Whilst neither of the main parties are willing to talk about the elephant in the room, there is no doubting that Brexit has exacerbated the cultural and economic misalignment between young Britons and the Conservative Party. Indeed, a lot of this disillusionment with the Conservative Party can be traced back to Brexit. Promising a utopia of sovereignty and economic freedom, Brexit has delivered the opposite for many young people.

The freedom to travel, work, and study across Europe has been severely curtailed. Opportunities that were once taken for granted have vanished, replaced by red tape and uncertainty. A recent Focaldata survey reveals that young people’s values and economic beliefs are almost diametrically opposed to those of the party’s core voters.

This deep-seated brand damage means that even young people who might otherwise align with Conservative principles are turning away in droves.

We must acknowledge this rift and work tirelessly to bridge it after July 4th. I say after July 4th as I am under no illusion that we can win another term in government. The party needs to rebuild from the ground up and embrace a more modern and forward-looking agenda, one that resonates with the values held by many young voters.

This does not mean abandoning our founding principles but rather reinterpreting them in a way that appeals to the next generation.

As Robert Jenrick has recently pointed out, there are lessons to be learned from our conservative counterparts in Europe and North America.

The Conservative Party of Canada, for instance, has successfully courted young voters by focusing on housing affordability, economic opportunity, and a unifying national vision. We should follow their example, emphasizing policies that provide tangible benefits to young people and inspire them to believe in a brighter future.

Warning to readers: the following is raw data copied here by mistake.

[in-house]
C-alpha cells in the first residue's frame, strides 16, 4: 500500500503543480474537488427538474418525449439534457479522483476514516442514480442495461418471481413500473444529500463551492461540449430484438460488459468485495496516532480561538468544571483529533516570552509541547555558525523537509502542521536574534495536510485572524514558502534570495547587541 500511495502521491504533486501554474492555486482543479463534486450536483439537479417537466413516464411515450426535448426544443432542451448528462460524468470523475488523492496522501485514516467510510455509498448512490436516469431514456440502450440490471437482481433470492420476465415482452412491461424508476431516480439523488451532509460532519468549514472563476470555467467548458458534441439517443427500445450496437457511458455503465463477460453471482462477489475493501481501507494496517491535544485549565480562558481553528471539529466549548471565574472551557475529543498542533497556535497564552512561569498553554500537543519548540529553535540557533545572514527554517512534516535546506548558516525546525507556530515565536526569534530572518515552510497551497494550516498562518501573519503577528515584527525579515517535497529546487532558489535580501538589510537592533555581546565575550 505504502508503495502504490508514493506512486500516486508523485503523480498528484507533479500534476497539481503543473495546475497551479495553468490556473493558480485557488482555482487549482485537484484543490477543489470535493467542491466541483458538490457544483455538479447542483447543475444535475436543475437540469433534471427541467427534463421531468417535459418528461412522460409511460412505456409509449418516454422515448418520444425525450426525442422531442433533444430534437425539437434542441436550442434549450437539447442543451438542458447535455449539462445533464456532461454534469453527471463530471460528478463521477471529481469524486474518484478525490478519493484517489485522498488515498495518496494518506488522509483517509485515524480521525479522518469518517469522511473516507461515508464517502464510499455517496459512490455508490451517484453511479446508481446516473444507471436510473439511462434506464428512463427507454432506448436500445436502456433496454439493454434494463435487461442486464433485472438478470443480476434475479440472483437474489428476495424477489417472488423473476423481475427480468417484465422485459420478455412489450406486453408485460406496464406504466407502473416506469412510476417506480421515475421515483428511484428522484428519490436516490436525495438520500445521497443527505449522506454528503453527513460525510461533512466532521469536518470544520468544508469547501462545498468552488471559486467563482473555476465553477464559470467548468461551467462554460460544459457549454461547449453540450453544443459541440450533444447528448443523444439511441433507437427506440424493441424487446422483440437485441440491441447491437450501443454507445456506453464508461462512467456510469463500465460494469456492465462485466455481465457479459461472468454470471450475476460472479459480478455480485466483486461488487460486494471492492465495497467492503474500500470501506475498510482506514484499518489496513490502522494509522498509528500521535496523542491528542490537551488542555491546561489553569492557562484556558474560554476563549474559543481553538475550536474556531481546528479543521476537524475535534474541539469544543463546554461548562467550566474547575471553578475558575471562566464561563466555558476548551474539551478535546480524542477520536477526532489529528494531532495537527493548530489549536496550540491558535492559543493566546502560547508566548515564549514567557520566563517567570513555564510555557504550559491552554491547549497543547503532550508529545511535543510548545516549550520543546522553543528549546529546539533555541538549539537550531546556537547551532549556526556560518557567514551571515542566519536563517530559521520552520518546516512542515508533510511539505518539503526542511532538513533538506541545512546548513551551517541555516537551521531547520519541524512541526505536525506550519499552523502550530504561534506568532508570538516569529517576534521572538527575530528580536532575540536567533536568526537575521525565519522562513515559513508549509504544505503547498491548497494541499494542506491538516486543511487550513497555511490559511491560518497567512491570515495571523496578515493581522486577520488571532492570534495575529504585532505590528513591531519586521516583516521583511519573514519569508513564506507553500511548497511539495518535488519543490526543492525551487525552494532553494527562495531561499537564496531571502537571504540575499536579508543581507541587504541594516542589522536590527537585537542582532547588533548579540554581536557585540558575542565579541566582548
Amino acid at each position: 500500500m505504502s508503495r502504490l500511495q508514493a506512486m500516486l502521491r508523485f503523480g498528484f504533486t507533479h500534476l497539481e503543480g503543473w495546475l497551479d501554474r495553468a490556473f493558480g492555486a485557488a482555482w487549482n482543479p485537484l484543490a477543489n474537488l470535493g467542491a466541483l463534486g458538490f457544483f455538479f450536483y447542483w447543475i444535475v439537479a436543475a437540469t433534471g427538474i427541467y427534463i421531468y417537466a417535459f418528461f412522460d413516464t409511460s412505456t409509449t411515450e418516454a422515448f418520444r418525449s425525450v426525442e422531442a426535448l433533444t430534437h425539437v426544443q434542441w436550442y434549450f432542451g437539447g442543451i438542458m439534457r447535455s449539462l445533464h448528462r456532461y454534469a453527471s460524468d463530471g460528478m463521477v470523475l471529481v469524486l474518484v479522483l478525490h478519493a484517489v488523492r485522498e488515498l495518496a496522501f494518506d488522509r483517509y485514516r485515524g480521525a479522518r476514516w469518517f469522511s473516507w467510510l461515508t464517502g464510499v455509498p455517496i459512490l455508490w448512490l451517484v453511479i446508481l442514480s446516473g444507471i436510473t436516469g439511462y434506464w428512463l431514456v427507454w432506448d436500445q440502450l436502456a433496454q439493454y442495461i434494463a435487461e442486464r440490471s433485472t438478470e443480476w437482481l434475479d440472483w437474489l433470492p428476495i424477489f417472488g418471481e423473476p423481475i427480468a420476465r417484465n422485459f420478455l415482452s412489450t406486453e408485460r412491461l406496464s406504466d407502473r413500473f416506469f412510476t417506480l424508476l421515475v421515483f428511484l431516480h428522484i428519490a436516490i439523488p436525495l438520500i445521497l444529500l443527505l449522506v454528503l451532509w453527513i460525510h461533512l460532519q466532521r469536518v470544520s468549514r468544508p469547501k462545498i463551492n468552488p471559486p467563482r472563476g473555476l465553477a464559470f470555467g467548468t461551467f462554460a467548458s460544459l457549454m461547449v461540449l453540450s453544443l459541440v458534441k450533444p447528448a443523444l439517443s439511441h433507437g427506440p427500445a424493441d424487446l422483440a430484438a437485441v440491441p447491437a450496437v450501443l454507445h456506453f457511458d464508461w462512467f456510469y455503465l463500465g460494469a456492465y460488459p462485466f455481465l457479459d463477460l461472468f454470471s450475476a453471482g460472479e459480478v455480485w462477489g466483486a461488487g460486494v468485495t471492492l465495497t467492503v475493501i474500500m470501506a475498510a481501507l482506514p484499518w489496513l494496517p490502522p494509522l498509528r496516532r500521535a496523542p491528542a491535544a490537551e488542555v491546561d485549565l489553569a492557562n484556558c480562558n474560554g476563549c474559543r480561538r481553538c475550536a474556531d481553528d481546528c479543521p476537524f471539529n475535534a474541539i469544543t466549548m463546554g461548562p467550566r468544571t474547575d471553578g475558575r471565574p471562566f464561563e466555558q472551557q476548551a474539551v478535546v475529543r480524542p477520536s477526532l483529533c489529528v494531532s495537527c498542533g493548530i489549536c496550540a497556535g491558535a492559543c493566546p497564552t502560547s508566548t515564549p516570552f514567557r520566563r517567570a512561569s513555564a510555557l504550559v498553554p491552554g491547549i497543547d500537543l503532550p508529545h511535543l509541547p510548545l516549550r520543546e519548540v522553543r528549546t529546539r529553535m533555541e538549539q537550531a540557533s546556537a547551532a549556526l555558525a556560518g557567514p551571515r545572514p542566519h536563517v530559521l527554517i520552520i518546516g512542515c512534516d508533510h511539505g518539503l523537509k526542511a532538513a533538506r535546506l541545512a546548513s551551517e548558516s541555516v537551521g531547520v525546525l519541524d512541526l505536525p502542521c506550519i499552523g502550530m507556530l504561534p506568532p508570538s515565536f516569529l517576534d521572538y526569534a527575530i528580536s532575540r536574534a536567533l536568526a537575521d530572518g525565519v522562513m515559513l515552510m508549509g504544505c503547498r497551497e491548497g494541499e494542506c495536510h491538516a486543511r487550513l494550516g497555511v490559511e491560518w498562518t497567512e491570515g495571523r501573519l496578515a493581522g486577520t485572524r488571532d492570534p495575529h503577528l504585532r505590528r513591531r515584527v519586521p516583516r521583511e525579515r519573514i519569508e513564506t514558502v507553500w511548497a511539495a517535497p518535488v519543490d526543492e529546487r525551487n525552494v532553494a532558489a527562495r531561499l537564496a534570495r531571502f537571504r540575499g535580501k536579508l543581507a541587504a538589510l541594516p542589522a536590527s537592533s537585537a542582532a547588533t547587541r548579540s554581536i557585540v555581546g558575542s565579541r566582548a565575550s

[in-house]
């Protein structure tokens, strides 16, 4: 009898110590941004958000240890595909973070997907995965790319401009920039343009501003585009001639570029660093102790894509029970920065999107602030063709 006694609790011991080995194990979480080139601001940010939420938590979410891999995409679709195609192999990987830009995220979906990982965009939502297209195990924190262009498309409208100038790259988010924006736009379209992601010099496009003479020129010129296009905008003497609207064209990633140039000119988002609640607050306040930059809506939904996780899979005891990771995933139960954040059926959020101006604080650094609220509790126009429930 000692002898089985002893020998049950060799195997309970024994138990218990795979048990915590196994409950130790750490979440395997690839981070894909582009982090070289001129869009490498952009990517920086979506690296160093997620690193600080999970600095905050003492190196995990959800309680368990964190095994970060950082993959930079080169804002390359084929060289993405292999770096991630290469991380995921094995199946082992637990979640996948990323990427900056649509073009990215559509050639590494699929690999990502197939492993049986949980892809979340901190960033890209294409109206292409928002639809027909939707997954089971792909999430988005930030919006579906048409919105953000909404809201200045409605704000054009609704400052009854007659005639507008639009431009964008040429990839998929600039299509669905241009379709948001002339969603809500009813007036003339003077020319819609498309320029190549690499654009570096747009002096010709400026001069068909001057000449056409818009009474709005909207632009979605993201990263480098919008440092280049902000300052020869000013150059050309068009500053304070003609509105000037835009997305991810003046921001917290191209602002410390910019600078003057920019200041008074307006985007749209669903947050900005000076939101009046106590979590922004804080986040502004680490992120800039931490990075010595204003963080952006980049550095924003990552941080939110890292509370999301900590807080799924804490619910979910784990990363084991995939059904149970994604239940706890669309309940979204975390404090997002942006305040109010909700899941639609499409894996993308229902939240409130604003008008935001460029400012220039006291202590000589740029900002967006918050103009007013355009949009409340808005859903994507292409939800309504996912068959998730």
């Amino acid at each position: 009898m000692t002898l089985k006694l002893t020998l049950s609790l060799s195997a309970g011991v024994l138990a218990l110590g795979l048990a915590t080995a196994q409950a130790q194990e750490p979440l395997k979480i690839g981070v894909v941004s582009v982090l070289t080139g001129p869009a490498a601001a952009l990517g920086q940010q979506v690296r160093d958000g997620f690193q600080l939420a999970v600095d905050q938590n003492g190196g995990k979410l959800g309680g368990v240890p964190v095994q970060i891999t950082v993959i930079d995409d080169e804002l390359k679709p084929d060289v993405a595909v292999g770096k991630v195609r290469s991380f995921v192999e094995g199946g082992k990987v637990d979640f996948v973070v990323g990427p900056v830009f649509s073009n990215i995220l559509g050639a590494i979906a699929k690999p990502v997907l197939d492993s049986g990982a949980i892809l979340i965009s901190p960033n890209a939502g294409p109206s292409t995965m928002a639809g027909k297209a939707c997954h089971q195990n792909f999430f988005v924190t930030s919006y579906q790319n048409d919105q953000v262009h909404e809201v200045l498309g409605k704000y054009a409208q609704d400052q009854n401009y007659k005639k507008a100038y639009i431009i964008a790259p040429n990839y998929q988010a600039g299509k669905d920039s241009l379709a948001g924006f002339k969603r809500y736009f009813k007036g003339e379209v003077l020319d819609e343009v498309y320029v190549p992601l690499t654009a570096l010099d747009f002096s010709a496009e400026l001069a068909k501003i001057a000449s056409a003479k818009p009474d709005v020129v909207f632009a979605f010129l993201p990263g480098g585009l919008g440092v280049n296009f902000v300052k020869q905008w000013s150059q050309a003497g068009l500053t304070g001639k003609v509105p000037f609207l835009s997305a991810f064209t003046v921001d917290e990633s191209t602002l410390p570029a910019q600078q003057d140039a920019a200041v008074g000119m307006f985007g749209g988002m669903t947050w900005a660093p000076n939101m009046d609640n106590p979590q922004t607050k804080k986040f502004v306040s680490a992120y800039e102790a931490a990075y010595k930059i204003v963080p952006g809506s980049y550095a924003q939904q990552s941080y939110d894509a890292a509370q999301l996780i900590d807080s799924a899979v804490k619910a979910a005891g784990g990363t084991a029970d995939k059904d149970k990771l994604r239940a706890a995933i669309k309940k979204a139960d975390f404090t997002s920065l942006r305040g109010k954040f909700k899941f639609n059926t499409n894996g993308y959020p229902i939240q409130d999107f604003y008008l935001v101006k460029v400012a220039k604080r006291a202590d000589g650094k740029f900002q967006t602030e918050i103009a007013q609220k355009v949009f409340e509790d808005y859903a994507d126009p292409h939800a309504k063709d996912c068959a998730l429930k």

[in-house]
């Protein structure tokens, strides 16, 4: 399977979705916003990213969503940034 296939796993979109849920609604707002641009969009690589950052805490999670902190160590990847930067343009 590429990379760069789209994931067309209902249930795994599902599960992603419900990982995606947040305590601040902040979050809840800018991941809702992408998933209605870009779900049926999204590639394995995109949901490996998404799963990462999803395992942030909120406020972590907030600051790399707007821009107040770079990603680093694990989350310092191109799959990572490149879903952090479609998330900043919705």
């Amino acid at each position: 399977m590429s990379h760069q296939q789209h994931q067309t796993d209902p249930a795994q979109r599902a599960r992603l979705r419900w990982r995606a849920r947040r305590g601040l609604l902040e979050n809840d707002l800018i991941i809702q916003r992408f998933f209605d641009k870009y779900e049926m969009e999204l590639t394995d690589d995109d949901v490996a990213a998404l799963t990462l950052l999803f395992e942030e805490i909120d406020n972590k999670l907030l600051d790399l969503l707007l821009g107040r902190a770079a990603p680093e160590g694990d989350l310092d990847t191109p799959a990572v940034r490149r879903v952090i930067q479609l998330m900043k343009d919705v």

The Conservative Party's neglect of young people is not just a political miscalculation; it is a strategic blunder that could have long-term consequences. Research shows that political affiliations often get locked in during early adulthood.

By alienating young voters now, the Conservatives risk losing an entire generation of potential supporters.

Moreover, the party's current strategy of focusing solely on older voters is unsustainable. As demographics shift, the reliance on the baby boomer base will become increasingly untenable. We must prioritize housing reform, reduce the tax burden on young people, and realign our values to resonate with the next generation.

This is not just a political necessity but a moral imperative. The future of the Conservative Party—and indeed, the future of our country—depends on our ability to inspire and uplift young Britons.

We stand on the brink of a generational wipeout. It is time to act decisively, to reject the fatalistic attitude that has gripped our party, and to once again become the party of opportunity and progress. Only then can we deserve to win the trust and support of young people in the next election.

I joined the Conservative Party in 2015 with high hopes and a sense of optimism. Here was a party that had championed gay marriage, a landmark move that signalled its commitment to equality and tolerant values.

The Conservatives were also the party of aspiration, promising a society where hard work and ambition were rewarded, where young people could climb the ladder of success and secure a better future.

Fast forward to today, and I am profoundly disappointed by the scale of the party's betrayal of young people. This betrayal is why the Conservatives deserve to lose the upcoming election.